A Look at The Future of Smart Cities
On February 11, 2019, The Brookings Institution held an event moderated by Darrell West, the Founding Director for their Center for Technology Innovation, entitled “Smart Cities and Artificial Intelligence.” Speakers addressed concerns, obstacles, and benefits that new digital tools and networks would raise as they are incorporated into urban environments.
Nicol Lee, Fellow for the Center for Technology and Innovation
The first panelist, Nicol Lee, brought up the numerous benefits cities could experience from the implementation of Artificial Intelligence, sensors, and data analytics. She cited the contributions to sustainability and efficient allocation of resources these developments could drive. In turn, this would lead to heightened livability in cities, such as mobility without a car, remote commuting and remote medicine, and increased security and public safety.
Lorie Wigle, Vice President of the Software and Services group at Intel
The moderator brought the feasibility of implementing this technology back into perspective with a question to Lorie Wigle on the security challenges posed by the intersection of AI and cities. Wigle highlighted the need for security to arise within each different element of tech. In the case of a congestion management system, each traffic light sensor, connected car, and the system itself needs to be secure to prevent threats from infiltrating them. This starts with the actual design of each piece of technology; only with end-to-end security can we ensure the safety of the data and the system. She also noted that although there are security concerns with the tech itself, it can also lead to the kind of increased security within the city that Lee talked about. With smart street lighting, which could increase lighting during heavy congestion, or gunshot detection systems, the city itself could improve the safety of its inhabitants.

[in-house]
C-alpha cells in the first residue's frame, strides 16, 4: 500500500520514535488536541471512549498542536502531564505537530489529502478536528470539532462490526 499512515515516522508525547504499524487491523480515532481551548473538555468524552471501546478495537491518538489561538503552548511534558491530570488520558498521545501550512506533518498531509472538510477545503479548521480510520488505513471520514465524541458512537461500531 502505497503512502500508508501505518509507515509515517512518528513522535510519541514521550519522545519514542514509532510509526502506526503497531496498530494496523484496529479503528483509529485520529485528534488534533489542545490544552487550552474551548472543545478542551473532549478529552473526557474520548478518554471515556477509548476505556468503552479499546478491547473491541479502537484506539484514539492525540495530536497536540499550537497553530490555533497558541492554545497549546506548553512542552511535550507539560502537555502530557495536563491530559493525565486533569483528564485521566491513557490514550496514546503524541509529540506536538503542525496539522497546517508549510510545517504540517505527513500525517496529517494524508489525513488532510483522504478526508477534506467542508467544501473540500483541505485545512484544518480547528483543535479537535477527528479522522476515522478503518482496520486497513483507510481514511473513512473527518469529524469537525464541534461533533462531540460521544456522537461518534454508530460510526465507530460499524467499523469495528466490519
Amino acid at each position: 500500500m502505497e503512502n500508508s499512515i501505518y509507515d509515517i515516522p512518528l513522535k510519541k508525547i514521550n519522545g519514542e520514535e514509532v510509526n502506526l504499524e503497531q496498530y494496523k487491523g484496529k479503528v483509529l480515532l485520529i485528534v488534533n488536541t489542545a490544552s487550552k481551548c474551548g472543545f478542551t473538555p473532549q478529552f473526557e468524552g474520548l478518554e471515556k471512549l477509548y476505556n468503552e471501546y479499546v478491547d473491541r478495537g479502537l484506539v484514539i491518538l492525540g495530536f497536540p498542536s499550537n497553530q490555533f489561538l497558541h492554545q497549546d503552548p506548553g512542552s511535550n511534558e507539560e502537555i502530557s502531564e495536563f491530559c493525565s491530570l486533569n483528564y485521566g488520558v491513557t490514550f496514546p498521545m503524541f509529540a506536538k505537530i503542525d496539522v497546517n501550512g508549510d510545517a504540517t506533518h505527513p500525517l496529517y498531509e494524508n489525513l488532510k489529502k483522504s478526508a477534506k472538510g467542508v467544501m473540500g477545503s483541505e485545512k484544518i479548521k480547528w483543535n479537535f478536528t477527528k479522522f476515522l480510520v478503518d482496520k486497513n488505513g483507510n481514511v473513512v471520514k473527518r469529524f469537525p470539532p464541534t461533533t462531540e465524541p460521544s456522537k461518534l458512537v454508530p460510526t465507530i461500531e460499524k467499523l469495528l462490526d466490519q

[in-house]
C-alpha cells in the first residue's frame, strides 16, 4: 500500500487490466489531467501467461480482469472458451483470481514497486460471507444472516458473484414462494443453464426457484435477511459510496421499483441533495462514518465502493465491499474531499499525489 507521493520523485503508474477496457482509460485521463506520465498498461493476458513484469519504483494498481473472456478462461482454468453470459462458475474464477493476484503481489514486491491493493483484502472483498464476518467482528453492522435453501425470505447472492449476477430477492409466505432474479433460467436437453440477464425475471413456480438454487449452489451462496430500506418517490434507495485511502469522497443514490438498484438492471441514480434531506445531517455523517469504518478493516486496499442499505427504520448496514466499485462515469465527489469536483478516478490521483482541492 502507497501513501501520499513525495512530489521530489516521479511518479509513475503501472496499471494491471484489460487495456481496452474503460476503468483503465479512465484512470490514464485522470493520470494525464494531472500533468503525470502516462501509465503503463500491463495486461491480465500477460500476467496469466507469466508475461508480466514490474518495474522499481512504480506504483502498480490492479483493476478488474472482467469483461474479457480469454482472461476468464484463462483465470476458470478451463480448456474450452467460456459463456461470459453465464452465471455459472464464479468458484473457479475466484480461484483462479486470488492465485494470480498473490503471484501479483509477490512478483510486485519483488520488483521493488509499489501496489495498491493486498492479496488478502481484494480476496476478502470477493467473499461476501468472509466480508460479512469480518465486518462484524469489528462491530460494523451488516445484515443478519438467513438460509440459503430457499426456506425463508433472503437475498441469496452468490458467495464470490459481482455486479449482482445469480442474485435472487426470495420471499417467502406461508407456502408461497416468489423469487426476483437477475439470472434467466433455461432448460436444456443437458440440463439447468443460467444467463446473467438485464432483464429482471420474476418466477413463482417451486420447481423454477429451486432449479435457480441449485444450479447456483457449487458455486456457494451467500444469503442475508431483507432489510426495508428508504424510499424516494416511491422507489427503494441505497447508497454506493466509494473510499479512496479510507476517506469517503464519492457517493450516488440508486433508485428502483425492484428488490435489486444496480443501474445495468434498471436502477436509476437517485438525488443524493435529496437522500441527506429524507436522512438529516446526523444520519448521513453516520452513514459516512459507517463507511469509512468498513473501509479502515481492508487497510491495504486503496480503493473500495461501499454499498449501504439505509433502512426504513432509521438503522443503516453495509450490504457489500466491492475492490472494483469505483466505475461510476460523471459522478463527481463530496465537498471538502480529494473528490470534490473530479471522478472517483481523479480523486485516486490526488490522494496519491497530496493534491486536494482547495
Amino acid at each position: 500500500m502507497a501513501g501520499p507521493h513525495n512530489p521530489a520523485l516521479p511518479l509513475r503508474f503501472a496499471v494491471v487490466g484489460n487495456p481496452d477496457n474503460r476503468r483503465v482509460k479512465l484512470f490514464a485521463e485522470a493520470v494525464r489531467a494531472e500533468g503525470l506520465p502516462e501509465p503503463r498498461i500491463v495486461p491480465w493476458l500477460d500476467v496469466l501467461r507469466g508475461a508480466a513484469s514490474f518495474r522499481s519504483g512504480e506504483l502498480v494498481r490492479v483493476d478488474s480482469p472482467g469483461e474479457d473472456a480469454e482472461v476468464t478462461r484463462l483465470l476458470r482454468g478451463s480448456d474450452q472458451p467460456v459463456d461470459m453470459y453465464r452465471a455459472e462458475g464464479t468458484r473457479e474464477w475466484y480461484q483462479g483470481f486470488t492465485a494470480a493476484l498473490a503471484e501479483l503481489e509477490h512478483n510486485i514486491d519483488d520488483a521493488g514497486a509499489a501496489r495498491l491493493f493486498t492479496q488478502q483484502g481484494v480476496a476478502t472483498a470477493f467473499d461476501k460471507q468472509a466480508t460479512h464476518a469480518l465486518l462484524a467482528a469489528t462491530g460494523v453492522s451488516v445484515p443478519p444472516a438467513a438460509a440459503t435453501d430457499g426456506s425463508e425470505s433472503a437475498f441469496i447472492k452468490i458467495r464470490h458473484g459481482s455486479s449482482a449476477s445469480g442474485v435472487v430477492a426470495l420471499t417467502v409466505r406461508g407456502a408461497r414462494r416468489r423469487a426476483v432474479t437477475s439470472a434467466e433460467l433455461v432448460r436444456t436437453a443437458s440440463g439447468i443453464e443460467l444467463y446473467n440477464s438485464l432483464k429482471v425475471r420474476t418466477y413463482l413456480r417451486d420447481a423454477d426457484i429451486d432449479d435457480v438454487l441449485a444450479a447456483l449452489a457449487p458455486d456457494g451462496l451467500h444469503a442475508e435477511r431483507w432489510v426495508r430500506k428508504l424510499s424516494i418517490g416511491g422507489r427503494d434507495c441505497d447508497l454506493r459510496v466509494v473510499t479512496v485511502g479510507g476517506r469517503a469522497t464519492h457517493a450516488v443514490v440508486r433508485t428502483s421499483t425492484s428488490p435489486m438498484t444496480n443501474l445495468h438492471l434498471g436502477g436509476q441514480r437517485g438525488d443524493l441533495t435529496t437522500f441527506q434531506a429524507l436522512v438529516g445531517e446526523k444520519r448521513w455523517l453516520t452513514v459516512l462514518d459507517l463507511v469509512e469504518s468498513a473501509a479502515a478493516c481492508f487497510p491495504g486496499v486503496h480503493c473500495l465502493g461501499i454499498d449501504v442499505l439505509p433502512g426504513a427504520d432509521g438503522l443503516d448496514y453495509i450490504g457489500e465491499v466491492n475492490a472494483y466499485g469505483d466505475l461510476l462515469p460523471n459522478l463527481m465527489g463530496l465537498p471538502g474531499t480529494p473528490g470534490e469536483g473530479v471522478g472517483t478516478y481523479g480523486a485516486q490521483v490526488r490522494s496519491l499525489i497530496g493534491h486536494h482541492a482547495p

Adie Tomer, Fellow for the Metropolitan Policy Program
The final panelist, Adie Tomer focused in on the actual reality of what a smart city would look like. He noted how few people truly live in cities and how most are in suburbs. This changes the reality of a smart city, as most people will be driving into the cities from the fringes and thus infrastructure is paramount. Tomer stressed that in order to facilitate autonomous cars, we need to have a single blueprint of all the roads and be functioning on the same network, which currently is not happening as Apple maps, Google maps etc. all show different routes and roads. It would require heavy investing in mapping our current subterranean infrastructure such as water pipes as well as above ground layouts to fully realize the benefits of this technology.
Tomer and Lee agreed on the need to close the digital divide. Some neighborhoods have subscription rates as low as 40%, meaning that over half of people in some areas lack access to broadband. Even if cities implement more remote medicine and telecommuting, these people will be unable to access these benefits. Lee proposed centralized access points in libraries and public areas to bridge the gap for these citizens and allow them to benefit from smart cities through inclusive measures.
Final Thoughts Moving Forward
To end the event, each participant weighed in on the government’s role in regulating but also fostering the growth of AI. Lee remarked on the need for privacy legislation, an ethical framework to stop bias, as well as keeping things open for new advancements. Wigle advised that the government should be more of a role model, and not over-regulate. Finally, Tomer advised that digital fluency needs to be expanded so that the workforce can utilize the advancements in the cities, and that the government should act as a partner in this and other smart city developments.
Corey W. Fitzpatrick
GLTR Staff Member; Georgetown Law, J.D. expected 2020; Stony Brook University, B.A. 2017. ©2018, Corey W. Fitzpatrick.